View Article: PubMed Central - PubMed

Affiliation: Pontifical Catholic University of Campinas, CEATEC, Campus I, Rod. Dom Pedro I, Km136, CEP 13086-900, Campinas, São Paulo, Brazil. lia.mota@puc-campinas.edu.br.

ABSTRACT
Nowadays, buildings environmental certifications encourage the implementation of initiatives aiming to increase energy efficiency in buildings. In these certification systems, increased energy efficiency arising from such initiatives must be demonstrated. Thus, a challenge to be faced is how to check the increase in energy efficiency related to each of the employed initiatives without a considerable building retrofit. In this context, this work presents a non-destructive method for electric current sensing to assess implemented initiatives to increase energy efficiency in buildings with environmental certification. This method proposes the use of a sensor that can be installed directly in the low voltage electrical circuit conductors that are powering the initiative under evaluation, without the need for reforms that result in significant costs, repair, and maintenance. The proposed sensor consists of three elements: an air-core transformer current sensor, an amplifying/filtering stage, and a microprocessor. A prototype of the proposed sensor was developed and tests were performed to validate this sensor. Based on laboratory tests, it was possible to characterize the proposed current sensor with respect to the number of turns and cross-sectional area of the primary and secondary coils. Furthermore, using the Least Squares Method, it was possible to determine the efficiency of the air core transformer current sensor (the best efficiency found, considering different test conditions, was 2%), which leads to a linear output response.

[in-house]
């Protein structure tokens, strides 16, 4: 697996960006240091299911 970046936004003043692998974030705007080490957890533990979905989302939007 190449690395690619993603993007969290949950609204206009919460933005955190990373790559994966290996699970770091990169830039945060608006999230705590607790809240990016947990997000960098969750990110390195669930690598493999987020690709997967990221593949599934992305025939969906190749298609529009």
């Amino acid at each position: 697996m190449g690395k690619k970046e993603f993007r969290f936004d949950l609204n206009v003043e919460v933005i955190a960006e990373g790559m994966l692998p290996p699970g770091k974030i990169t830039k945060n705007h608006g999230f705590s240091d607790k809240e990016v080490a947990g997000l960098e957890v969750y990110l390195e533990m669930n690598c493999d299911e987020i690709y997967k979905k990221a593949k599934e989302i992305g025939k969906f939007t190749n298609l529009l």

No MeSH data available.